Robin Williams and depression

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Your partner is depressed or you are depressed, what do you do? I grew up with a very simple mantra for depression, “Knock it off.” You feel bummed out? Sad? Depressed? Knock it off. If one of the kids started moping around, they’d tell us to just stop it.

How do we deal with depression? Some communities believe in talking things out. And I don’t mean therapy. I mean talking to other people. Women sitting around talking with other women. Kids sitting around talking with other kids. Men going to a baseball game to talk over their problems. Going to the hairdresser for hours.

My son has had two close friends who lost their fathers in tragic circumstances. He and his teenage friends did what they thought best to deal with trauma. They went on a very long hike and then they camped out under the moon and barbecued, they ate bloody raw steak barely charred and drank beer; they played music and reminded each other that they are alive and that they have friends. Not a bad way of dealing with depression but this isn’t chronic depression, which is a whole other thing.

I had a partner once who had chronic depression. I believed, wrongly, I might add, that my own thick wild happiness would overcome his depression. I believed I could cheer him up. Just being around me was going to erase his depression. That is not how it worked. Dark is stronger than light. He did not cheer up. Depression doesn’t just go away when you’re around happy people and I’m not so much a happy person as an energetic one.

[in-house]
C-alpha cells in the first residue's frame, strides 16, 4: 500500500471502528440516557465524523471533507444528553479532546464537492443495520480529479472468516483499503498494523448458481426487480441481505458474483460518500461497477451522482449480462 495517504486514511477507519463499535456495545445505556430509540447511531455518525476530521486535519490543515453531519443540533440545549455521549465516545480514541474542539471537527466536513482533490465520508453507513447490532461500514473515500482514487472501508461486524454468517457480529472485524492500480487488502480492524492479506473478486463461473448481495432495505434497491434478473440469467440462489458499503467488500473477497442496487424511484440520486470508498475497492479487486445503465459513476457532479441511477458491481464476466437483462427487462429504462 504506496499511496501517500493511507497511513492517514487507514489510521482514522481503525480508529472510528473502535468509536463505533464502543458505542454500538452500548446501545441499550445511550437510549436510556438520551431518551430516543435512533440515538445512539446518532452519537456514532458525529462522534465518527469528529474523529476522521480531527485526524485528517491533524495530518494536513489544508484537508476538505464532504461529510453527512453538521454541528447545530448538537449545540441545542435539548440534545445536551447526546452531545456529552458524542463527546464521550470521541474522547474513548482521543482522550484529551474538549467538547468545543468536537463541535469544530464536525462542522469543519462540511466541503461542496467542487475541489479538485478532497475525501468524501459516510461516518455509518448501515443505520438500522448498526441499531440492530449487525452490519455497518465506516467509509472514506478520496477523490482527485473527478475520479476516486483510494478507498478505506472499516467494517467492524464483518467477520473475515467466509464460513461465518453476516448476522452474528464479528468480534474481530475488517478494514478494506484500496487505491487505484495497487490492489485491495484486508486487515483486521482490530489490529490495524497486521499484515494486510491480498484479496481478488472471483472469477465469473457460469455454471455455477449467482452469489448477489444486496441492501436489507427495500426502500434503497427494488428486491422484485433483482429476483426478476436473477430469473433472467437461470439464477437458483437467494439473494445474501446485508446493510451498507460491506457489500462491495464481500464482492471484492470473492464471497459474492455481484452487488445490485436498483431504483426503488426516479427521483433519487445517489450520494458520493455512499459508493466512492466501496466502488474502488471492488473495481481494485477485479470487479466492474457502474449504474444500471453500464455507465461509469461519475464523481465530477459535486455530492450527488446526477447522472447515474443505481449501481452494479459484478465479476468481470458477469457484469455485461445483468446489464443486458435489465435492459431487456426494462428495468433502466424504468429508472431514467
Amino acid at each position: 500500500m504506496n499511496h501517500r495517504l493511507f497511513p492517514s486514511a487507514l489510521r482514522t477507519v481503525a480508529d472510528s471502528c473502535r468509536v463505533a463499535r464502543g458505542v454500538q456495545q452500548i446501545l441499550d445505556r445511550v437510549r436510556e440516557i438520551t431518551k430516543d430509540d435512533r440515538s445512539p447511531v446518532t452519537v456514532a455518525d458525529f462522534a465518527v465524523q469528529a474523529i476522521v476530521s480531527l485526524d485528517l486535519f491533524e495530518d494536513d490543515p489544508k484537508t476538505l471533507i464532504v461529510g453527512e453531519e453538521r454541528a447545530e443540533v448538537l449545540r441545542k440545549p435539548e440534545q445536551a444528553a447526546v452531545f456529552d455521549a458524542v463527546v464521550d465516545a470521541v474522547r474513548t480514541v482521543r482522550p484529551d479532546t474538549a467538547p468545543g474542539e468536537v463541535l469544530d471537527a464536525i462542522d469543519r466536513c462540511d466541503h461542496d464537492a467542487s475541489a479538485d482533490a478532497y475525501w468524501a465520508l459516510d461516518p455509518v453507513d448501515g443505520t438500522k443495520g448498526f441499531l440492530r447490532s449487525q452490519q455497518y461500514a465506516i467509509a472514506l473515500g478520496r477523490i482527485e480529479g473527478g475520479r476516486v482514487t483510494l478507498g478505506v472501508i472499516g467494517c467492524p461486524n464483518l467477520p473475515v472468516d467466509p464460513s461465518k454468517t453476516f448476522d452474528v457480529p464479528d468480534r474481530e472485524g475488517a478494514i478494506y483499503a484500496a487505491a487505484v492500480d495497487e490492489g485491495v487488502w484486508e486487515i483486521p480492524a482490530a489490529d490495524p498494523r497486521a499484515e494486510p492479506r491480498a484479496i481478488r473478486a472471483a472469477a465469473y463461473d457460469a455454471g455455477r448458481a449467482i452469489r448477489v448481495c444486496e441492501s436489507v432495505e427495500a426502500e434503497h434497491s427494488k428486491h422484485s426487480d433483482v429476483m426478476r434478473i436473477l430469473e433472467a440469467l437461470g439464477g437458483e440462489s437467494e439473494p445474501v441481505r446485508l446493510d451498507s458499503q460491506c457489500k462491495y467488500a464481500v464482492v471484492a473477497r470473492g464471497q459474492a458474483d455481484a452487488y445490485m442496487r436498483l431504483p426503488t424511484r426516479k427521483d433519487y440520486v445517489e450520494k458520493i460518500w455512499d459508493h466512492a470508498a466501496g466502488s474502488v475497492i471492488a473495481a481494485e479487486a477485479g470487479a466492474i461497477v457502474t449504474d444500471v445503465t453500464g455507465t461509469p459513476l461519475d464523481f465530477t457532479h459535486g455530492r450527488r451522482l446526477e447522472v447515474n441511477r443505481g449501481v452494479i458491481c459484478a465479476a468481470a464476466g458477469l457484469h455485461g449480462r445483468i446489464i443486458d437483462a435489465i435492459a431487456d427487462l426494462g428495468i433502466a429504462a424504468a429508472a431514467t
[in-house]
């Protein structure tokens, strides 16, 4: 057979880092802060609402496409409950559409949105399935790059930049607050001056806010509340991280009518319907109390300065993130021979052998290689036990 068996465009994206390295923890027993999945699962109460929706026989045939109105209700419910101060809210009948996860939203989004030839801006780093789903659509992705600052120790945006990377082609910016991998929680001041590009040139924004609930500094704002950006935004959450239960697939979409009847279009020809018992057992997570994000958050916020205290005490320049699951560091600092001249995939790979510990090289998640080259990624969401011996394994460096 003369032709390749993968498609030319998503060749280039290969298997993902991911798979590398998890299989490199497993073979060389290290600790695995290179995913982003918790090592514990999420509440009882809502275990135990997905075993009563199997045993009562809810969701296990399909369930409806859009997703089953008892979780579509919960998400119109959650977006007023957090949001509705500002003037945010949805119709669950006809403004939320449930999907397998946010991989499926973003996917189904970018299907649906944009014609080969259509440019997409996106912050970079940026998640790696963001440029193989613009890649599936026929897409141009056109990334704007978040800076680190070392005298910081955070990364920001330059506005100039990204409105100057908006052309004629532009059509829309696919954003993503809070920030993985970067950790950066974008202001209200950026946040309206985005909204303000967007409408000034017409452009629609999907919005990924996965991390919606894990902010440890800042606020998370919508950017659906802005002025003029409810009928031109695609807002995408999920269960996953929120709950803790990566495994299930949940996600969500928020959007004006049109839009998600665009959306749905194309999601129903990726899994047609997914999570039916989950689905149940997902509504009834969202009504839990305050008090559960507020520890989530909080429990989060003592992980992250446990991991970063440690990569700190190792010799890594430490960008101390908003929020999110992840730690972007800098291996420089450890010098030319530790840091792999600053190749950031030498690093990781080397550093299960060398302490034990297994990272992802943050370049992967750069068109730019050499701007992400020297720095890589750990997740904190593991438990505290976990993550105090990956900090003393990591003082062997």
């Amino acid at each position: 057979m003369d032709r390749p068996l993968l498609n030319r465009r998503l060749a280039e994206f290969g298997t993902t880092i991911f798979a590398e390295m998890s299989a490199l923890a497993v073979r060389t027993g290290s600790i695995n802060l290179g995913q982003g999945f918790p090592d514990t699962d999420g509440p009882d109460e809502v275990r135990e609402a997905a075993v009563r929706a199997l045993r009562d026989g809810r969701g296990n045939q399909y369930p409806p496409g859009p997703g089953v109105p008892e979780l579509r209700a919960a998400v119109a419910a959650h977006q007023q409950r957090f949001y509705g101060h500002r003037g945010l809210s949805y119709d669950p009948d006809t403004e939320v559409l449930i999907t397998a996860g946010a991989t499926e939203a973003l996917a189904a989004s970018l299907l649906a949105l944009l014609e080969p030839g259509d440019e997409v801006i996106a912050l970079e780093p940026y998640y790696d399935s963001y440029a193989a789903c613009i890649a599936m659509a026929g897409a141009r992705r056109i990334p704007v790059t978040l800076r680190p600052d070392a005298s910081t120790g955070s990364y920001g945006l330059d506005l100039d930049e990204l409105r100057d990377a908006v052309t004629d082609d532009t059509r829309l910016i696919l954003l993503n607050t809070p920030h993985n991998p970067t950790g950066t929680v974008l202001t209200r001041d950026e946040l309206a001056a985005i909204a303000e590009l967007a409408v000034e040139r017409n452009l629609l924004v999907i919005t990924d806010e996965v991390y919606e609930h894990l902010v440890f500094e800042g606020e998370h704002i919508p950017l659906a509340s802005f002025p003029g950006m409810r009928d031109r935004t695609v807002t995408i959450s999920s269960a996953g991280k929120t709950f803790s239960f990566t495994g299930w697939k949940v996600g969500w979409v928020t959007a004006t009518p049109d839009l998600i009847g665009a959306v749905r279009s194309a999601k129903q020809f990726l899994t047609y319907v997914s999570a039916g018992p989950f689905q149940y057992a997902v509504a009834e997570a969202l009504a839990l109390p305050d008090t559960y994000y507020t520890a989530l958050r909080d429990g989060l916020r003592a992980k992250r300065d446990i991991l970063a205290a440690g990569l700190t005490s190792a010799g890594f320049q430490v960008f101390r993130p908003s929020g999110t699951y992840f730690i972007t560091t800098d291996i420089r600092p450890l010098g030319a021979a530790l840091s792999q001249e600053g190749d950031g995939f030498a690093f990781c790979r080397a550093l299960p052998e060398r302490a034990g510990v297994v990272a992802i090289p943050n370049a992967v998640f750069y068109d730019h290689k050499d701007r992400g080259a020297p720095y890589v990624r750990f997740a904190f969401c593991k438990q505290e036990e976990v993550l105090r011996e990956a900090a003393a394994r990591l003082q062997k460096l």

My partner needed drugs and therapy. Just therapy by itself would not have been enough.

We all experience sadness once in a while, sometimes deep sadness and what makes us sad is very different. I know people that get depressed if they gain a couple pounds. Seriously? Or if they wake up with bad hair. Get out of here. Money issues bum me out for a few minutes at a time but I can quickly cheer myself up by just not thinking about those issues.

Depression is a big deal. Millions of people take antidepressants and there are probably more who need them. I do not understand depression and just saying that means that the wiring in my brain does not tend toward depression. Constant depression is a wiring issue.

We all have messages that we hear; there’s a voice in our brain talking with us and informing us of who we are and that information infuses how we move in the world. George Saunders has a story about a man who’s under the influence of Darkenfloxx and under that influence, he is paranoid, suicidal and homicidal. Change the brain chemistry, change the person. We are all at the mercy of our brain chemistry.

Robin Williams seemed to be pretty lucky. He was a comic genius, had a loving family. One would assume that there was nothing out of his reach. Some of my dreams may never come true. I don’t have money and access, power or fame. But Robin Williams could have had any experience he wanted. So why wasn’t he happy? The human brain is complicated and it tells us what to do.

If I had a friend who was depressed, I would encourage them to seek professional help immediately. We do know what causes depression although the solutions are complicated. I no longer try to help people solve depression. I have a few skills and therapy isn’t one of them.

Like many of us, I will miss Robin Williams. I remind myself every day to breathe deeply, to find time to read and to do creative work. Captain, my captain. What we say to ourselves matters. And what I say to myself is this, I am my shepherd. I shall not want. Surely goodness and mercy shall follow me every day of my life.

And I am grateful for every grace given me. Captain, my captain.

Published in: on August 15, 2014 at 5:40 pm  Comments (1)  

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  1. Reblogged this on Random Lines Working.

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